Our boat entered Lake Onega, the second largest lake in Europe from the Svir River and went up north to call at Kizhi.
This island is an open air museum with the main attraction being the Transfiguration Church which was originally built here and other traditional wooden buildings dismantled and rebuilt here from the nearby area.
It is listed as a Unesco World Heritage site.
Before arriving here, Paul, our tour leader told us “Kizhi is paradise if it is sunny, but hell if the weather is bad” and fortunately, we had a very good weather.
We were led by a middle aged female guide, Nadia, on this green island.
Unfortunately the Transfiguration Church was under restoration work and within the 21 cupolas, some of the middle ones had been removed.
Nadia started saying “The restoration was started at the bottom part and next year they are going to work on the top part, so it will be completed in two years time”, then corrected herself “probably in three years time…”
She told us that if they used only new wood for the restoration, that would be less authentic, so they keep about one third as it is, for one third they use new wood and the rest is a mixture of the old and the new.
This church was originally built in 1714.
They did not use any metal nails to build this, but according to Nadia, “That was only because the metal nails were too expensive in those days. When they became cheaper, they started using them”.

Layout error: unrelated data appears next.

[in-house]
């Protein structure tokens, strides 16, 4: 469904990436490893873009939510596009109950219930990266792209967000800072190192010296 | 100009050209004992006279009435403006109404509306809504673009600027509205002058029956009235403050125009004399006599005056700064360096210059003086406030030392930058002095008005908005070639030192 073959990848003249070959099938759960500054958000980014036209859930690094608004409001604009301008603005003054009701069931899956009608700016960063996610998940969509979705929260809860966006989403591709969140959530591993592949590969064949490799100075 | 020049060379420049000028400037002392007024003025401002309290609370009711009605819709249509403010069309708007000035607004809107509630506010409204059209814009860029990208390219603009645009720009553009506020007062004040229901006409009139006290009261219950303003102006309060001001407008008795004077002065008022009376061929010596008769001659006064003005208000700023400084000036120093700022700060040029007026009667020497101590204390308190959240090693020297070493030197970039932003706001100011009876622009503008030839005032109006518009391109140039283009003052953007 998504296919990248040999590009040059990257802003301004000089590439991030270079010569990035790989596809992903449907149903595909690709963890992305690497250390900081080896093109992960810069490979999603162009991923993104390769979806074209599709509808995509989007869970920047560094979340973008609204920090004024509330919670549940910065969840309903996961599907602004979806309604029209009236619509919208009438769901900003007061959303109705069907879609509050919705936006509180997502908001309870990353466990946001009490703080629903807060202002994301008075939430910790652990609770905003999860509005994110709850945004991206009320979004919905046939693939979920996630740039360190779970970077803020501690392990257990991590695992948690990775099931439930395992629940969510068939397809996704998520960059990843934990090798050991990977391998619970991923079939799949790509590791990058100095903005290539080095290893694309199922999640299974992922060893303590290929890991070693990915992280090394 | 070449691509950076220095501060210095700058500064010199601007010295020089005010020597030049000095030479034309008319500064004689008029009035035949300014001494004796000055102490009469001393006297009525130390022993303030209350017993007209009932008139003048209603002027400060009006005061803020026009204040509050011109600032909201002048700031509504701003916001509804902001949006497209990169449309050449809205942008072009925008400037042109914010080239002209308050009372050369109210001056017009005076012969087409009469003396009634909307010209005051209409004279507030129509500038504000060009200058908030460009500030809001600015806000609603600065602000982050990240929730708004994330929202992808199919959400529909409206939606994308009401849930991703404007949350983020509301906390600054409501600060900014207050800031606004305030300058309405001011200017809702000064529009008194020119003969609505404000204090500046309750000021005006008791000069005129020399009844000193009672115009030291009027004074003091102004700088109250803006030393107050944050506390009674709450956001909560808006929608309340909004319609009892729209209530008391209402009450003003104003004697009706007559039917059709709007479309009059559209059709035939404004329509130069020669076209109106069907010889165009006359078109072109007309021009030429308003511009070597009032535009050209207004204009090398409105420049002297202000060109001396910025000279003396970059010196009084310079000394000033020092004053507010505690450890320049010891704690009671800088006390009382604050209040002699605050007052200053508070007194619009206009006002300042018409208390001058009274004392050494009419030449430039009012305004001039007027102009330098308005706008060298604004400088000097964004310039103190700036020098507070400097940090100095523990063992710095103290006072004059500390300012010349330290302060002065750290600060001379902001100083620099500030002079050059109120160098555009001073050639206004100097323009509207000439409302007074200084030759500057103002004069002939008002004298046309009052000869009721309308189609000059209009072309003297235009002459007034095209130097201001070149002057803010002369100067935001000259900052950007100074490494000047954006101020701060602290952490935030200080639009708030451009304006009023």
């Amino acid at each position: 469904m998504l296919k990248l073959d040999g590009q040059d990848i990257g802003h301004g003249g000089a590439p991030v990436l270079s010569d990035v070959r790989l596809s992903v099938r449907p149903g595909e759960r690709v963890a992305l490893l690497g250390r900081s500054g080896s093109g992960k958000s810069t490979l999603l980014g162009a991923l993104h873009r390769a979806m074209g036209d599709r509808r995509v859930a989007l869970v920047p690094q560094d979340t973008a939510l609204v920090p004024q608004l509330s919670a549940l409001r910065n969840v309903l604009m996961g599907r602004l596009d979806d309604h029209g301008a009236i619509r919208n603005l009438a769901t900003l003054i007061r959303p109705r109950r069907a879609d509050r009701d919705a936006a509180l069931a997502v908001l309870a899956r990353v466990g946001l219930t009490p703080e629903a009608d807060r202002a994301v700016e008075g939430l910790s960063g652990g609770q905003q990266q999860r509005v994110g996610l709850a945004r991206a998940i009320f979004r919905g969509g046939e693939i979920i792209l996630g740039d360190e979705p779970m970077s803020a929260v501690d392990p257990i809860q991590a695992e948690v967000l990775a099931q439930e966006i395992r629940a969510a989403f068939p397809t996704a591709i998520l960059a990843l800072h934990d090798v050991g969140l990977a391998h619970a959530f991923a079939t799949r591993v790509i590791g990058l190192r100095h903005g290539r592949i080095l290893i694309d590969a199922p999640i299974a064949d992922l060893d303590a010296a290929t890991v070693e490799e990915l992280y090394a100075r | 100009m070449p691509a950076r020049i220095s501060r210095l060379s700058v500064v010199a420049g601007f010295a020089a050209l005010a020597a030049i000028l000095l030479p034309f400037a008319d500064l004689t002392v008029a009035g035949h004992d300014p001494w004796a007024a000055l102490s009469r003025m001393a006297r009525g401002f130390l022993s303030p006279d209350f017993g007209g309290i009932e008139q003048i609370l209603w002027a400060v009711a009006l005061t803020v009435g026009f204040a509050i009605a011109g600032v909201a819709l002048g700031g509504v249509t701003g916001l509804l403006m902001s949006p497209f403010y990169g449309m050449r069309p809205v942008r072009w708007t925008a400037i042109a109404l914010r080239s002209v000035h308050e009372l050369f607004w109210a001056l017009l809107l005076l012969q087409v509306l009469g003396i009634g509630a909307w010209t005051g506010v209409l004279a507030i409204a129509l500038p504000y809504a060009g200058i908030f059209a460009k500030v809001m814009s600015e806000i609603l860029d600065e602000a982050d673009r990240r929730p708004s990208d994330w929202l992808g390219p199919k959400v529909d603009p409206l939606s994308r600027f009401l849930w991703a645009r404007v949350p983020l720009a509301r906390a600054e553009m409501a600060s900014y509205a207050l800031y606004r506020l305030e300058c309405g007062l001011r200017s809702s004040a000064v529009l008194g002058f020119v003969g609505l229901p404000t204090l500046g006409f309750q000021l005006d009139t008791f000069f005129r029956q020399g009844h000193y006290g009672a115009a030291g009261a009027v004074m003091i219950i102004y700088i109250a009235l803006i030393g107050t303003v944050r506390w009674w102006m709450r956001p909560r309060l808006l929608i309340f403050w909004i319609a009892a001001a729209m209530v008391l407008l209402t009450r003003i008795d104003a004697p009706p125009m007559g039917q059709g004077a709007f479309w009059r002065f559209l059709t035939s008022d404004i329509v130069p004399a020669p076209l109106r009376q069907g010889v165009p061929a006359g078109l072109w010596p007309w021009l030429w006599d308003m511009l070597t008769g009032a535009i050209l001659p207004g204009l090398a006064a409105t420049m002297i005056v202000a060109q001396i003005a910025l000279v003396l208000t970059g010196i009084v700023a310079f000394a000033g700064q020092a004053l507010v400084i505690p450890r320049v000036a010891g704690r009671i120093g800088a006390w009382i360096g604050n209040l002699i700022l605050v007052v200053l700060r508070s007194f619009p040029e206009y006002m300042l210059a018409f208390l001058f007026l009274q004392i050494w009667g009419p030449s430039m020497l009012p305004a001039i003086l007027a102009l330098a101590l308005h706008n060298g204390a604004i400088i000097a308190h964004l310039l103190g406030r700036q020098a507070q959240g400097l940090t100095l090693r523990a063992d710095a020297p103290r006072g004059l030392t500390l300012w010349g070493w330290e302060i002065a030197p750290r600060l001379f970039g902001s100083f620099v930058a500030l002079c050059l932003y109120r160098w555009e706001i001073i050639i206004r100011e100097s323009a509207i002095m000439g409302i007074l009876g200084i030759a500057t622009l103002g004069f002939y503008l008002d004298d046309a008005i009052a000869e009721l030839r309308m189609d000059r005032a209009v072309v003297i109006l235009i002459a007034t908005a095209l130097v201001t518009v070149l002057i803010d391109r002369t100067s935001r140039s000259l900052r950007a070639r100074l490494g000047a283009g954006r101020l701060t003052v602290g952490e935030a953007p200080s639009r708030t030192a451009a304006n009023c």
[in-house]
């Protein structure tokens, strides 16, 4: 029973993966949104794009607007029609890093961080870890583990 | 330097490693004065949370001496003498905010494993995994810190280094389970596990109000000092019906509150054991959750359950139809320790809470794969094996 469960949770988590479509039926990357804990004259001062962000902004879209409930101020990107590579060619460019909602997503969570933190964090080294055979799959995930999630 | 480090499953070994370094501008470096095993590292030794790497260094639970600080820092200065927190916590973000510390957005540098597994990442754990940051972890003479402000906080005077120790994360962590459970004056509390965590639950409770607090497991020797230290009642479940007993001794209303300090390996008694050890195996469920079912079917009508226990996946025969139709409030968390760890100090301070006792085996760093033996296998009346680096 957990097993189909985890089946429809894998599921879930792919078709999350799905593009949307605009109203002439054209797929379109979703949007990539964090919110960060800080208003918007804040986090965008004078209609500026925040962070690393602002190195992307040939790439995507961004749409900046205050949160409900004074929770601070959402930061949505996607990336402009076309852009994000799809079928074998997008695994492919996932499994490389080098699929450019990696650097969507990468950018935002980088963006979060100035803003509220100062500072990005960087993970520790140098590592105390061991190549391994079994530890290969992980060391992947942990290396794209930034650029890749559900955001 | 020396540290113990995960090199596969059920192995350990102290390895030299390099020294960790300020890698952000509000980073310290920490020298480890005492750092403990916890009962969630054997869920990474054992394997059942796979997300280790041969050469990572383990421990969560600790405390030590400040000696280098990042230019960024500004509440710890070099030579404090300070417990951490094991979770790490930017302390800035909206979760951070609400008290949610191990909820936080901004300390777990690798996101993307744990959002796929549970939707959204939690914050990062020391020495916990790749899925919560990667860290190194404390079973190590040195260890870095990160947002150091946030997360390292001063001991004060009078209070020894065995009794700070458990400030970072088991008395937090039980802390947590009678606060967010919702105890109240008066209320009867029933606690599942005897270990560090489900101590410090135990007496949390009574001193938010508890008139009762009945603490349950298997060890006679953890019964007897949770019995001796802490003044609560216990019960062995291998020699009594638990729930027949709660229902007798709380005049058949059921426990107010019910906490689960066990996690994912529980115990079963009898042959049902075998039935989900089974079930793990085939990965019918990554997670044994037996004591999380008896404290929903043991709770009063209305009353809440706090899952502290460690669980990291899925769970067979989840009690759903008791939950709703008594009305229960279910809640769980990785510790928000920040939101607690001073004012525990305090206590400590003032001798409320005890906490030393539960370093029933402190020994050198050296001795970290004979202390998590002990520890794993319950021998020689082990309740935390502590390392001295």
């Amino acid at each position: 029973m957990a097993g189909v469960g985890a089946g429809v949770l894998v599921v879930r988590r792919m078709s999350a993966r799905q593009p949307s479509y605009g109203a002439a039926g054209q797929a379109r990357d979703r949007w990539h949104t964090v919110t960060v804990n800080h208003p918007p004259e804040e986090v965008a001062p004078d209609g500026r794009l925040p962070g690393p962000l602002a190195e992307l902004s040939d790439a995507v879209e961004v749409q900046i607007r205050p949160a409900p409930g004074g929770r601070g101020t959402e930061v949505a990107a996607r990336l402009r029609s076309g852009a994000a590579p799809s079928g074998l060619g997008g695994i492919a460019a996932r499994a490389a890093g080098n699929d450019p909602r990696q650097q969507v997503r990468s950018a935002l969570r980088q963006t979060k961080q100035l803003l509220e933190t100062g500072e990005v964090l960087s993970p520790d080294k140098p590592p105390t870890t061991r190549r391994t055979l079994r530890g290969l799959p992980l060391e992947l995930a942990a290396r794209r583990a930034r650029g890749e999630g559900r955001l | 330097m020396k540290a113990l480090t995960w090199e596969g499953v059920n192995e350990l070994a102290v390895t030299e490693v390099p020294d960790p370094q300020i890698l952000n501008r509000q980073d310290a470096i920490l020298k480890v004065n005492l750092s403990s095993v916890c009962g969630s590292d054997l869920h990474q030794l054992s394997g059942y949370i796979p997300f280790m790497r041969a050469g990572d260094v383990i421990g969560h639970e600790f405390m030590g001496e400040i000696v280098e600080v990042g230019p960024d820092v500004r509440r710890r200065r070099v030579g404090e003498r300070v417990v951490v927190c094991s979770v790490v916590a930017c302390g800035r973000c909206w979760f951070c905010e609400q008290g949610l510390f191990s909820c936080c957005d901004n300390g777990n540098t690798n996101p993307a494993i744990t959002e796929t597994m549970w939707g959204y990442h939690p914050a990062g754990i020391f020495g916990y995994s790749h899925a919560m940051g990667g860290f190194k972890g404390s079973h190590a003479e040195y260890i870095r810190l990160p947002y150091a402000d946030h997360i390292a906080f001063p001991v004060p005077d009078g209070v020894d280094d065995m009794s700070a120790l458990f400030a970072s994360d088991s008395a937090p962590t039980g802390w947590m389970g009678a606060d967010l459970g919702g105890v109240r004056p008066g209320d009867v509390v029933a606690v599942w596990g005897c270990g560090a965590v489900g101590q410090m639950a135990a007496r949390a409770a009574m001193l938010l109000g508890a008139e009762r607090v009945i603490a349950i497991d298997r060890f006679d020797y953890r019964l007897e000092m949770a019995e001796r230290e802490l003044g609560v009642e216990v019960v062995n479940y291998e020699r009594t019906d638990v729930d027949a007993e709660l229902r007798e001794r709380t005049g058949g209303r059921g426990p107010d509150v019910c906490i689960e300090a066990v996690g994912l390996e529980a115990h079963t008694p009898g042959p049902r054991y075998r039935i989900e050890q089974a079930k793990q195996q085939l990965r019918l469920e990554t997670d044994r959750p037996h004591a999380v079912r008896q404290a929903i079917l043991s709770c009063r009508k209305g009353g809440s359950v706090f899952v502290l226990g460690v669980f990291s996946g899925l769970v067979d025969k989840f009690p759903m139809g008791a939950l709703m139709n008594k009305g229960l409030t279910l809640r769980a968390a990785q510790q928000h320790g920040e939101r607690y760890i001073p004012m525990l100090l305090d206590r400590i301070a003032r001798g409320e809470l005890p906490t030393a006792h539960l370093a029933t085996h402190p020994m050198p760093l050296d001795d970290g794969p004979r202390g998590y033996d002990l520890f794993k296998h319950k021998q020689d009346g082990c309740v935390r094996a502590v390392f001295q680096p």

We could not get into this church because of the work, so we went to the next one called Church of the Intercession, built in 1764.
Inside was full of icons and in front of the altar, the men dressed up like monks sang Russian hymns for us.
They sang brilliantly and it touched my heart, the voice of the bass was especially amazing.
Another interesting place was the rich farmer’s house.
In the living room, in which people eat, work, sleep, etc. there was a large stove and children and old people slept on it because that was the warmest place.
They did not seem to have much furniture but the big beams were used as shelves.
The beam near the entrance was a sort of dividing line and any uninvited guests could not cross the line.
The invited guests were given tea which was made very strong and diluted by hot water boiled by the samovar.
The tea was usually too hot, so people pored it on the saucer and sipped it from there little by little.
The women were working all the time in the house and in the dark winter, they mainly did spinning because they could do it without looking but feeling of their finger tips.
The room upstairs was for guests and there was furniture here.
A woman wearing traditional costume was showing the traditional way of making necklaces with beads.
In the past, they made them with pearls which used to be produced in the lake.
Here and there, there were staff members doing this kind of demonstration and Nadia explained that all of these skills were lost and they had to investigate to recover them.
One of the demonstrations was making the tiles which made up the onion shaped cupolas, which was made of wood from the Aspen tree.
The last event of our tour was listening to a performance of ringing bells.
We had another occasion to listen to the bells later.
It is not familiar to us, but bell ringing performances seemed important in Russia and the skill is very much appreciated.